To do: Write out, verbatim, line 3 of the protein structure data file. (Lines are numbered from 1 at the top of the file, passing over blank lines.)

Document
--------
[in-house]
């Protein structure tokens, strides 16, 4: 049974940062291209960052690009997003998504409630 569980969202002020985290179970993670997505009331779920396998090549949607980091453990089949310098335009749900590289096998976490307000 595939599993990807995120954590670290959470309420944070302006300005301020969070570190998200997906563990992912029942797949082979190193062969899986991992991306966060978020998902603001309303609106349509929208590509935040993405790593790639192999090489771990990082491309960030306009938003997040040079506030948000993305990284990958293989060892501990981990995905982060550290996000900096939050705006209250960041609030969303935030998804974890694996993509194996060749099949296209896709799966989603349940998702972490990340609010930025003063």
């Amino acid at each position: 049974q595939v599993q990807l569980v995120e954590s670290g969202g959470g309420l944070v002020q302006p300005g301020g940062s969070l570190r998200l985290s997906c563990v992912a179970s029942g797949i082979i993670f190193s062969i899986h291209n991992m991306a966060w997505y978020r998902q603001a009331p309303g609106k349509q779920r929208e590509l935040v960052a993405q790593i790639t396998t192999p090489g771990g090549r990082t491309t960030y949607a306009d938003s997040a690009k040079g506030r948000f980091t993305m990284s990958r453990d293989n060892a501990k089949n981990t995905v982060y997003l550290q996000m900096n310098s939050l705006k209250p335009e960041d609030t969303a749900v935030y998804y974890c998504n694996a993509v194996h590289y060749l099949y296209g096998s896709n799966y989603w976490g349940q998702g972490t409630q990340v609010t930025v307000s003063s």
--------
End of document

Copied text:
């Amino acid at each position: 049974q595939v599993q990807l569980v995120e954590s670290g969202g959470g309420l944070v002020q302006p300005g301020g940062s969070l570190r998200l985290s997906c563990v992912a179970s029942g797949i082979i993670f190193s062969i899986h291209n991992m991306a966060w997505y978020r998902q603001a009331p309303g609106k349509q779920r929208e590509l935040v960052a993405q790593i790639t396998t192999p090489g771990g090549r990082t491309t960030y949607a306009d938003s997040a690009k040079g506030r948000f980091t993305m990284s990958r453990d293989n060892a501990k089949n981990t995905v982060y997003l550290q996000m900096n310098s939050l705006k209250p335009e960041d609030t969303a749900v935030y998804y974890c998504n694996a993509v194996h590289y060749l099949y296209g096998s896709n799966y989603w976490g349940q998702g972490t409630q990340v609010t930025v307000s003063s």